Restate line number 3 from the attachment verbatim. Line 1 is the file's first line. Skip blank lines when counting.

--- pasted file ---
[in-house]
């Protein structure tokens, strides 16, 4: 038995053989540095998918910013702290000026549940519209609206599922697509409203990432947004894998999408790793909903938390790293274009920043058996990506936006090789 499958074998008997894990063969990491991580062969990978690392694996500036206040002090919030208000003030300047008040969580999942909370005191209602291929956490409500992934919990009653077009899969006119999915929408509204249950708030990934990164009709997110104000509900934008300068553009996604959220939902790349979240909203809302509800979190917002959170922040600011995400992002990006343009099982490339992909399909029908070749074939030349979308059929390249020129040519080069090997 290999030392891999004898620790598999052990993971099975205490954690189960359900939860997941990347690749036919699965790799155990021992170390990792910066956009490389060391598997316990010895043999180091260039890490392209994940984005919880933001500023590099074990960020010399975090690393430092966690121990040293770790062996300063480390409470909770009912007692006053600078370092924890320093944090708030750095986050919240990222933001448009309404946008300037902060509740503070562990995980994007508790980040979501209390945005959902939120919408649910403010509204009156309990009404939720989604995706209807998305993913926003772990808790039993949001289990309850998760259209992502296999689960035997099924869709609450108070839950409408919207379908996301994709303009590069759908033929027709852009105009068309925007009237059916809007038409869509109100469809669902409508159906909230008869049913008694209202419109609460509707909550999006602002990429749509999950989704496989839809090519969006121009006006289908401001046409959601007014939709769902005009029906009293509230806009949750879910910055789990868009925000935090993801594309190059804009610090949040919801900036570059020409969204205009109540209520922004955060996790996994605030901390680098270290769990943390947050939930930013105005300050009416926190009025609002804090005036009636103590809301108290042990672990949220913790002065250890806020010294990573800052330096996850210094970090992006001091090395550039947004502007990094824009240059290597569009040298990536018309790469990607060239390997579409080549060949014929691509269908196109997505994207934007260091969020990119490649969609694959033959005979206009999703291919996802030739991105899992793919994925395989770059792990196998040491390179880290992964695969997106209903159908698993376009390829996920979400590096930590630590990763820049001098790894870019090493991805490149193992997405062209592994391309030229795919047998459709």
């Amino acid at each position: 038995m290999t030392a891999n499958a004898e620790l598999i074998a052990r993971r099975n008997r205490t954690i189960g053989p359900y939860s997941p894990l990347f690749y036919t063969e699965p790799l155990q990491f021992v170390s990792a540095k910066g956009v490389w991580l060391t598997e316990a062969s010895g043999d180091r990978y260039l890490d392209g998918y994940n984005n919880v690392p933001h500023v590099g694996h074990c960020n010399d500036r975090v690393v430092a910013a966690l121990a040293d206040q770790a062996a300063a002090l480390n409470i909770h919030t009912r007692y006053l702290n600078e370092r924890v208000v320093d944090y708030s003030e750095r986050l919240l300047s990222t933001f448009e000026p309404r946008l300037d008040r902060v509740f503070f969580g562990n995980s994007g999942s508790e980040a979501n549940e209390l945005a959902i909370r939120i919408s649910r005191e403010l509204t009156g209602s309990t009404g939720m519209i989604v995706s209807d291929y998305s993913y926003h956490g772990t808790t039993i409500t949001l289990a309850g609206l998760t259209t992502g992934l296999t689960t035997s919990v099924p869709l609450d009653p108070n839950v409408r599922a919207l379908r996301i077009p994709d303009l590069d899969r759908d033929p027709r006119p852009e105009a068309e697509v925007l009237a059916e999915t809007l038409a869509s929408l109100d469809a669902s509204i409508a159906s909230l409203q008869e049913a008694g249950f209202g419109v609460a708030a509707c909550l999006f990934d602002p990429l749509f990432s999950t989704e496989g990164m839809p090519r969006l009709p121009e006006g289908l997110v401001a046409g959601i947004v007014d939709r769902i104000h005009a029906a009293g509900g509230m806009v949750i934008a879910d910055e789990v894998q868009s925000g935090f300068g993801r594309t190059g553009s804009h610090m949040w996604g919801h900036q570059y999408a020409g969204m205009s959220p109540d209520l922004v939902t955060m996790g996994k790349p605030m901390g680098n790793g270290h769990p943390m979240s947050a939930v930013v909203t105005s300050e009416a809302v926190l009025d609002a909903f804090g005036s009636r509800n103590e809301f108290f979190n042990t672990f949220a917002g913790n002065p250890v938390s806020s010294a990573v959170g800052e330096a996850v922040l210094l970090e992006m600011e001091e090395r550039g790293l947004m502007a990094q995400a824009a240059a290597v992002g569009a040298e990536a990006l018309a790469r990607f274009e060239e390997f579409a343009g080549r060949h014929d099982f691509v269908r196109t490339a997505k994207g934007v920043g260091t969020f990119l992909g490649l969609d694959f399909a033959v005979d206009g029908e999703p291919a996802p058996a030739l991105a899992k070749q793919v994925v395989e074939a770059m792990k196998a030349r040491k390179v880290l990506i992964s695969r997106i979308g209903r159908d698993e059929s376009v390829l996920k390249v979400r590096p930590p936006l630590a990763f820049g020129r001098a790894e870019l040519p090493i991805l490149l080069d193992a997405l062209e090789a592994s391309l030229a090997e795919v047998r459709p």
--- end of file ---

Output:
């Amino acid at each position: 038995m290999t030392a891999n499958a004898e620790l598999i074998a052990r993971r099975n008997r205490t954690i189960g053989p359900y939860s997941p894990l990347f690749y036919t063969e699965p790799l155990q990491f021992v170390s990792a540095k910066g956009v490389w991580l060391t598997e316990a062969s010895g043999d180091r990978y260039l890490d392209g998918y994940n984005n919880v690392p933001h500023v590099g694996h074990c960020n010399d500036r975090v690393v430092a910013a966690l121990a040293d206040q770790a062996a300063a002090l480390n409470i909770h919030t009912r007692y006053l702290n600078e370092r924890v208000v320093d944090y708030s003030e750095r986050l919240l300047s990222t933001f448009e000026p309404r946008l300037d008040r902060v509740f503070f969580g562990n995980s994007g999942s508790e980040a979501n549940e209390l945005a959902i909370r939120i919408s649910r005191e403010l509204t009156g209602s309990t009404g939720m519209i989604v995706s209807d291929y998305s993913y926003h956490g772990t808790t039993i409500t949001l289990a309850g609206l998760t259209t992502g992934l296999t689960t035997s919990v099924p869709l609450d009653p108070n839950v409408r599922a919207l379908r996301i077009p994709d303009l590069d899969r759908d033929p027709r006119p852009e105009a068309e697509v925007l009237a059916e999915t809007l038409a869509s929408l109100d469809a669902s509204i409508a159906s909230l409203q008869e049913a008694g249950f209202g419109v609460a708030a509707c909550l999006f990934d602002p990429l749509f990432s999950t989704e496989g990164m839809p090519r969006l009709p121009e006006g289908l997110v401001a046409g959601i947004v007014d939709r769902i104000h005009a029906a009293g509900g509230m806009v949750i934008a879910d910055e789990v894998q868009s925000g935090f300068g993801r594309t190059g553009s804009h610090m949040w996604g919801h900036q570059y999408a020409g969204m205009s959220p109540d209520l922004v939902t955060m996790g996994k790349p605030m901390g680098n790793g270290h769990p943390m979240s947050a939930v930013v909203t105005s300050e009416a809302v926190l009025d609002a909903f804090g005036s009636r509800n103590e809301f108290f979190n042990t672990f949220a917002g913790n002065p250890v938390s806020s010294a990573v959170g800052e330096a996850v922040l210094l970090e992006m600011e001091e090395r550039g790293l947004m502007a990094q995400a824009a240059a290597v992002g569009a040298e990536a990006l018309a790469r990607f274009e060239e390997f579409a343009g080549r060949h014929d099982f691509v269908r196109t490339a997505k994207g934007v920043g260091t969020f990119l992909g490649l969609d694959f399909a033959v005979d206009g029908e999703p291919a996802p058996a030739l991105a899992k070749q793919v994925v395989e074939a770059m792990k196998a030349r040491k390179v880290l990506i992964s695969r997106i979308g209903r159908d698993e059929s376009v390829l996920k390249v979400r590096p930590p936006l630590a990763f820049g020129r001098a790894e870019l040519p090493i991805l490149l080069d193992a997405l062209e090789a592994s391309l030229a090997e795919v047998r459709p």